Getting dressed up and going out to a special place is always fun and sometimes exciting. There are those times when something comes up or just a casual special occasion may flow your way and you just want to slip out quietly and relax. With those thoughts in mind, Applebees fills the gap. They offer most everything the almighty menu can offer. Their appetizers are a meal in themselves. The classic one shells out a sample of everything right down to the artichoke dip with chips. The kids may not reach for the dip but the chips will vanish (more artichoke dip for you parents). Try the tender steaks cooked just the way you like them and there are always specials about. Sides are not a problem. Kids and adults alike will have an abundance to choose from without a problem. They are all so good and the atmosphere is nice. So if you are a tad tired, maybe even coming home from a long drive, or just want to have one of those free nights, stop in at Applebees in Bangor and have a night out.
Written by John D’Alessandro
Photo by Susan D’Alessandro
What some people call a boat ride or a day trip at sea may very well be called so, if that is what your intentions consist of out in the open waters. However if you take on the mighty ocean, braving the unsteady waters with the Bar Harbor Whale Watch Company, well then, you’ve abandoned your little ride for an expedition. The Atlanticat searches the ocean with you as a participant and not merely a spectator. You will see the majesty of those majestic mammals of the sea in all their splendor. The comfortable ship takes you thirty five miles out beyond the outer regions of the oceanic world where not too many have dared to tread. The expert speakers will fill you in on historical information pertaining to whales and other creatures your eyes may fall upon. They will tell you of the ships power, and other structural sights along the way such as the research facility next to a historic lighthouse in the middle of nowhere. All in all, the thrill of the journey amongst the great wide open will be a time you will not easily forget. Take a deep breath and take in the watery world you will venture upon with the Atlanticat, the brainchild of Zack Klyver, adventurer, naturalist, and sometimes angler.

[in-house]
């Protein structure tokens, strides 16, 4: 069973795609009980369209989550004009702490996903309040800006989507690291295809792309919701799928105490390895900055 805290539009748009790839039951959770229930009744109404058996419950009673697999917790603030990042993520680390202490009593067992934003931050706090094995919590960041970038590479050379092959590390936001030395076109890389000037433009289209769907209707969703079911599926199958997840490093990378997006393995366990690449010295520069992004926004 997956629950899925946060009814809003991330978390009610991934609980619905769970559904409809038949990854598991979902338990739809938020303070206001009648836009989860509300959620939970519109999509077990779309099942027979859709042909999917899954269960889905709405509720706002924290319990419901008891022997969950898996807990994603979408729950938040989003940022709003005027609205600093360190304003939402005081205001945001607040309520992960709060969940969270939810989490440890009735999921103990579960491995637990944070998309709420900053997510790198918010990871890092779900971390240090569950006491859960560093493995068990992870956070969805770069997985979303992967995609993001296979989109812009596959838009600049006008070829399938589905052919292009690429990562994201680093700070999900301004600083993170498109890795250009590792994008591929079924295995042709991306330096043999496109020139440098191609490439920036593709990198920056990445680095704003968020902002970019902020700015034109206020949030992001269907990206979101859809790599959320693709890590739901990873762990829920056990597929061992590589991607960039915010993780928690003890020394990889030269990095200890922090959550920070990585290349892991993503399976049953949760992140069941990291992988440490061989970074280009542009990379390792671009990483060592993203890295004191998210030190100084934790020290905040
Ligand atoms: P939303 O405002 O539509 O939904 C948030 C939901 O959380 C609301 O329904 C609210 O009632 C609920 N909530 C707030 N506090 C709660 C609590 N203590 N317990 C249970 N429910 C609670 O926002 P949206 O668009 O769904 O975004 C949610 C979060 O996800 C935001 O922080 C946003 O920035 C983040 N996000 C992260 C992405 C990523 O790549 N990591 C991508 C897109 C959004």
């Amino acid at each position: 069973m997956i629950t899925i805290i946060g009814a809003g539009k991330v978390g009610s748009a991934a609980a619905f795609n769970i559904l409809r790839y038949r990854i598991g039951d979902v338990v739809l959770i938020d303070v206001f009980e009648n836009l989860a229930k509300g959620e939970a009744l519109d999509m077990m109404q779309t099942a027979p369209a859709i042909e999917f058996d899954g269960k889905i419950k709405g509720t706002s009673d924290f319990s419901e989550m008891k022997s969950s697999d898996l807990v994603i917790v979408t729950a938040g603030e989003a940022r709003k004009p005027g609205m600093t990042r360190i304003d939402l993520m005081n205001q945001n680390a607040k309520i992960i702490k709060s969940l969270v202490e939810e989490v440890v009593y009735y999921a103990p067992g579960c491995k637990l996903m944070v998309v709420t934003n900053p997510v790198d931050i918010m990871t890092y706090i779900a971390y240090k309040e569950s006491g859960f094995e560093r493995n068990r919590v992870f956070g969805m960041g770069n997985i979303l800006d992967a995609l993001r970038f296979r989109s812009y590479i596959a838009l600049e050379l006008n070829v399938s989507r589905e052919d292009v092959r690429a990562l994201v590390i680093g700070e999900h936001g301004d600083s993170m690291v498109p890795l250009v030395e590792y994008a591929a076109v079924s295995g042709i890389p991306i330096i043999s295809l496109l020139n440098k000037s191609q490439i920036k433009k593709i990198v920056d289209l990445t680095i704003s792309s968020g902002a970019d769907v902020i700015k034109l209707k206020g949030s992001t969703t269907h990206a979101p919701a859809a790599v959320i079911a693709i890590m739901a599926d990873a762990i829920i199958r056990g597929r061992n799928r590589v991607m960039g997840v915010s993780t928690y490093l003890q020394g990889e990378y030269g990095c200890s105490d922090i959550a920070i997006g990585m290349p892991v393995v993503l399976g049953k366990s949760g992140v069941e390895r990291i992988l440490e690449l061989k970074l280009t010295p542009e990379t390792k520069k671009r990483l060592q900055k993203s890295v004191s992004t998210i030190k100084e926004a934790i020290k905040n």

Written by John D’Alessandro
Photos by Susan D’Alessandro